While the results we were able to achieve are quite satisfactory, there is still a lot of work to be done. For example, we haven’t considered optimizing the delivery of images just yet, and are now adjusting our editorial process to integrate the new picture element and srcset/sizes with Picturefill 2.1.0, to make the loading even faster on mobile devices. At the moment, all images have a fixed width of 500px and are basically scaled down on smaller views. Every image is optimized and compressed, but we don’t deliver different images for different devices — and no, we aren’t delivering any Retina images at all. That is all about to change soon.
While Smashing Magazine’s home page is well optimized, some pages and articles still perform poorly. Articles with many comments are quite slow because we use Gravatar.com for comments. Because each Gravatar URL is unique, each comment generates one HTTP request, slowing down the loading of the overall page. We are going to defer the loading of Gravatars and cache them locally with a Gravatar Cache WordPress plugin. We might have already done it by the time you read this.
We’re playing around with DNS prefetching and HTML5 preloading to resolve DNS lookups way ahead of time (for example, for Gravatars and advertising). However, we are being careful and hesitant here because we don’t want to create a loading overhead for users on slow or expensive connections. Besides, we’ve added third-party meta data to make our articles a bit easier to share. So, if you link to an article on Facebook, Facebook will pull optimized images, a description and a title from our meta data, which is crafted individually for each article. We've also happily noticed that article pages scroll smoothly at 60fps, and that with relatively large images and ads.
spdy
Yes, we can use SPDY today. We just need to install SPDY Nginx Module or Apache SPDY Module. This is what we are going to tackle next.
Despite all of our optimizations, the main issue still hasn’t been resolved: very slow servers and the First Byte response times. We’ve been experiencing difficulties with our current server setup and architecture but are tied with a long-term contract, yet we will be moving to a new server soon. We’ll take that opportunity to also move to SPDY on the server, a predecessor of HTTP 2.0 (which is well supported in major browsers, by the way), and we are looking into using a content delivery network as well.

PERFORMANCE OPTIMIZATION STRATEGY

To sum up, optimizing the performance of Smashing Magazine was quite an effort to figure out, yet many aspects of optimization can be achieved very quickly. In particular, front-end optimization is quite easy and straightforward as long as you have a shared understanding of priorities. Yes, that's right: you optimize content delivery, and defer everything else.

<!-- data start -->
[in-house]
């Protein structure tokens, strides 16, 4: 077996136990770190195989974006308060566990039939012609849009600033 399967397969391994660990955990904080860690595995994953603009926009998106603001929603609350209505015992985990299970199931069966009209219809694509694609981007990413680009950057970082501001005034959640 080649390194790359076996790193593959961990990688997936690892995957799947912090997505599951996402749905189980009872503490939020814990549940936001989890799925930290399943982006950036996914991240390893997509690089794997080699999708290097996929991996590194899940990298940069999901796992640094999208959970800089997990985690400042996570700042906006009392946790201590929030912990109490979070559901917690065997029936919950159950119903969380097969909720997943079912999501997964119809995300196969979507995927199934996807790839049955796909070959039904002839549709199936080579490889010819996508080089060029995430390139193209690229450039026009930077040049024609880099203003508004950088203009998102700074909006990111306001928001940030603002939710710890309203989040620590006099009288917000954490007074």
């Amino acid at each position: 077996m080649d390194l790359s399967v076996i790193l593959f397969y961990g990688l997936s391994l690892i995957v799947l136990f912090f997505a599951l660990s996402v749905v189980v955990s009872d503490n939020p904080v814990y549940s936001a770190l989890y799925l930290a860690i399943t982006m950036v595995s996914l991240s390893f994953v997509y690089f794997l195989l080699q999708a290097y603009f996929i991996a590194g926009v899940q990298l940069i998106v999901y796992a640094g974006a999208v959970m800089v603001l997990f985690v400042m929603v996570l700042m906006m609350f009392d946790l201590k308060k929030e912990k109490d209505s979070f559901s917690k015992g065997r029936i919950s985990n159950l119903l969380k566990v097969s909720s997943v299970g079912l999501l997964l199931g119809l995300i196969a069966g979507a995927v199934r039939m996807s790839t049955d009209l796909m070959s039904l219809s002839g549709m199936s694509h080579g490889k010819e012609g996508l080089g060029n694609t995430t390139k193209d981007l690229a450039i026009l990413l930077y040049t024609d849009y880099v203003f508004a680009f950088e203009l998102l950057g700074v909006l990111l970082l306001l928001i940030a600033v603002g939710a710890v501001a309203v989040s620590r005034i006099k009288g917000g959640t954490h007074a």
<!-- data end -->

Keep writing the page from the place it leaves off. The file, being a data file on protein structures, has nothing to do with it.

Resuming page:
Strategically speaking, the following could be your performance optimization roadmap:
  • Remove blocking scripts from the header of the page.
  • Identify and defer non-critical CSS and JavaScript.
  • Identify critical CSS and load it inline in the head, and then load the full CSS after rendering. (Make sure to set a cookie to prevent inline styles from loading with every page load.)
  • Keep all critical HTML and CSS to under 14 KB, and aim for a Speed Index of under 1000.
  • Defer the loading of Web fonts and store them in localStorage or AppCache.
  • Consider using WOFF2 to further reduce latency and file size of the web fonts.
  • Replace JavaScript libraries with leaner JavaScript modules.
  • Avoid unnecessary libraries, and look into options for removing Respond.js and Modernizr; for example, by “cutting the mustard” to separate browsers into buckets. Legacy browsers could get a fixed-width layout. Clever SVG fallbacks also exist.
That’s basically it. By following these guidelines, you can make your responsive website really, really fast.

Conclusion

Yes, finding just the right strategy to make this very website fast took a lot of experimentation, blood, sweat and cursing. Our discussions kept circling around next steps and on critical and not-so-critical components and sometimes we had to take three steps back in order to pivot in a different direction. But we learned a lot along the way, and we have a pretty clear idea of where we are heading now, and, most importantly, how to get there.
So here you have it. A little story about the things that happened on this little website over the last year. If you notice any issues, please let us know on Twitter @smashingmag and we'll hunt them down for good.
Ah, and thanks for keeping us reading throughout all these years. It meansa lot. You are quite smashing indeed. You should know that.
A big "thank you" to Patrick Hamann and Jake Archibald for the technical review of the article as well as Andy Hume and Tim Kadlec for their fantastic support throughout the years. Also a big "thank you" to our front-end engineer, Marco, for his help with the article and for his thorough and tireless front-end work, which involved many experiments, failures and successes along the way. Also, kind thanks to the Inpsyde team and Florian Sander for technical implementations.
A final thank you goes out to Iris, Melanie, Cosima and Markus for keeping an eye out for those nasty bugs and looking after the content on the website. Without you, this website wouldn’t exist. And thank you for having my back all this time. I respect and value every single bit of it. You rock.
(al, vf, il)